….Articles 4, 5, 6, 7 and 8 comprise the core of the treaty. These articles would provide endless employment activity for “activists’ and their lawyers. They establish obligations on the “State Parties” that would, in essence, kill the trade in small arms. The language about weapons “being diverted to the illicit market,” or “used to commit or facilitate gender-based violence or violence against children” means endless lawsuits against exporting and importing states, manufacturers, and sellers.  While the ostensible purpose is international trade, that would quickly become a domestic legal issue in the US.  Say, for example, that a Glock, either one made in Austria or in a Glock factory in the US, were used for “illicit” purposes or was involved in an incident of “gender-based violence” in the US, the lawsuits would be ferocious. The threat of constant legal action effectively would halt the export and import of small arms–at least from and to those countries that take laws and treaty obligations seriously.  The treaty would provide the basis for additional US domestic legislation that would incorporate the UN language and ideas into our laws. Private firm gun manufacturing and sales would be halted by the constant threat of lawsuits.

Pundita -Upcoming ‘make or break’ meeting between CIA and ISI chiefs 

….So it seems Washington’s ball on Pakistan is now in Gen. Petraeus’s court; after consistently flubbing, it looks as if State, Defense, and the White House want to make him responsible for persuading the Pakistani military/ISI that they shouldn’t keep fighting a proxy war against NATO in Afghanistan.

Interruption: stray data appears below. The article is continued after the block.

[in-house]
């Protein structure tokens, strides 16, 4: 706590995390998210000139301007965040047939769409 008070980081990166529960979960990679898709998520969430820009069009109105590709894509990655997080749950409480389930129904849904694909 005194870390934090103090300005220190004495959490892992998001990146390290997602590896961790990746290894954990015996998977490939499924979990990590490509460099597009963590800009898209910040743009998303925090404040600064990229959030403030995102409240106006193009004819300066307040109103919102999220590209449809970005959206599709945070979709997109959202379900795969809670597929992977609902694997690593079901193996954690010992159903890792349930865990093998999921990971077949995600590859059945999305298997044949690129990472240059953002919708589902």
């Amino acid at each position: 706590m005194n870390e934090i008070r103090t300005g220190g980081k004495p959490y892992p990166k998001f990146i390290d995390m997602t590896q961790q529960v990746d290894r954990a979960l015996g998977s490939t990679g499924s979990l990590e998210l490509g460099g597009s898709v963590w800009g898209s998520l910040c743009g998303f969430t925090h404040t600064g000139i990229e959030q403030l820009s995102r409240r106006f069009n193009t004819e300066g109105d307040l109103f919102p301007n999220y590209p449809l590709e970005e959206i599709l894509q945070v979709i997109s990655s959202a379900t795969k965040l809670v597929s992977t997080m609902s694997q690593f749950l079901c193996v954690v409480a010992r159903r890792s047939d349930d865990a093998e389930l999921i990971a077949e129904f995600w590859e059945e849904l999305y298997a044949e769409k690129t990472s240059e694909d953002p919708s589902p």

As to the request for drone technology, I think that has been floated every time a ranking member of the Pak military/ISI has met with an American counterpart. The Pakistanis have their own drone technology but they want weaponized drones from the USA. What they want most of all, however, is for the U.S. to share all its intelligence on terrorist activity with the Pakistani military.

HG’s World – Battleships: America’s Symbol of Becoming a Great PowerThis week, the “Transit of the USS Iowa”, matched the “Transit of Venus”, for a once in a lifetime eventUSS Iowa: Progress Report and A Love Affair 

A naval appraisal of some of the most powerful warships in the history of Earth by ZP amigo HistoryGuy99

Walter Russell Mead– Our President the WASP 

In his own way, however, President Obama is one of the neo-Waspiest men in the country. He is not a product of Kenyan villages or third world socialism. He was educated at the Hawaiian equivalent of a New England prep school, and spent his formative years in the Ivies. He has much more in common with Harvard-educated technocrats like McGeorge Bundy than with African freedom fighters and third world socialists of the 1970s.

President Obama’s vision of a strong central government leading the people along the paths of truth and righteousness has “New England” stamped all over it. Puritan Boston believed in a powerful government whose duty was to promote moral behavior and punish the immoral; by 1800 many of the Puritan descendants were turning Unitarian and modernist, but while they lost their love of Christian doctrine they never abandoned their faith in the Godly Commonwealth and the duty of the virtuous to make the rest of the world behave.